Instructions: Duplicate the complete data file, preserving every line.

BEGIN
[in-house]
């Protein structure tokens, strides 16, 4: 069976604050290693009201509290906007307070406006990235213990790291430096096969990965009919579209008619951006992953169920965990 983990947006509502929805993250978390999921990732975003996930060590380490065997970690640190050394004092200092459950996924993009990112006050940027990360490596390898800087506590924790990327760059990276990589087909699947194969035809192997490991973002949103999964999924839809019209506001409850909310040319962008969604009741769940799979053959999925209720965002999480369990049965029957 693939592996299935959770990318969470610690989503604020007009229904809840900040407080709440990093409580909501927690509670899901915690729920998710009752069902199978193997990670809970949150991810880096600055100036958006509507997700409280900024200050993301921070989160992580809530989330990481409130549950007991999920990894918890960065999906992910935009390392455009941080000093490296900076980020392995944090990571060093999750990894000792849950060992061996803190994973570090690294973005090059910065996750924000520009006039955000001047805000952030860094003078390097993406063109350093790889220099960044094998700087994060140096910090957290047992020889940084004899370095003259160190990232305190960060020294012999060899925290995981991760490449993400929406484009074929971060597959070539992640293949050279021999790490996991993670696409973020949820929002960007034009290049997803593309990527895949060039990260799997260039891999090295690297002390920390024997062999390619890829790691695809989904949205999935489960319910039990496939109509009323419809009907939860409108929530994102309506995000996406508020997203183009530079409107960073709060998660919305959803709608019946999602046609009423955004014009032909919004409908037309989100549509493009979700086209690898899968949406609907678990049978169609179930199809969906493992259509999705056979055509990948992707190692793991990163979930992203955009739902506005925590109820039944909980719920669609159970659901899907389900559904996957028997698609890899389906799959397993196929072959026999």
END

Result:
[in-house]
């Protein structure tokens, strides 16, 4: 069976604050290693009201509290906007307070406006990235213990790291430096096969990965009919579209008619951006992953169920965990 983990947006509502929805993250978390999921990732975003996930060590380490065997970690640190050394004092200092459950996924993009990112006050940027990360490596390898800087506590924790990327760059990276990589087909699947194969035809192997490991973002949103999964999924839809019209506001409850909310040319962008969604009741769940799979053959999925209720965002999480369990049965029957 693939592996299935959770990318969470610690989503604020007009229904809840900040407080709440990093409580909501927690509670899901915690729920998710009752069902199978193997990670809970949150991810880096600055100036958006509507997700409280900024200050993301921070989160992580809530989330990481409130549950007991999920990894918890960065999906992910935009390392455009941080000093490296900076980020392995944090990571060093999750990894000792849950060992061996803190994973570090690294973005090059910065996750924000520009006039955000001047805000952030860094003078390097993406063109350093790889220099960044094998700087994060140096910090957290047992020889940084004899370095003259160190990232305190960060020294012999060899925290995981991760490449993400929406484009074929971060597959070539992640293949050279021999790490996991993670696409973020949820929002960007034009290049997803593309990527895949060039990260799997260039891999090295690297002390920390024997062999390619890829790691695809989904949205999935489960319910039990496939109509009323419809009907939860409108929530994102309506995000996406508020997203183009530079409107960073709060998660919305959803709608019946999602046609009423955004014009032909919004409908037309989100549509493009979700086209690898899968949406609907678990049978169609179930199809969906493992259509999705056979055509990948992707190692793991990163979930992203955009739902506005925590109820039944909980719920669609159970659901899907389900559904996957028997698609890899389906799959397993196929072959026999």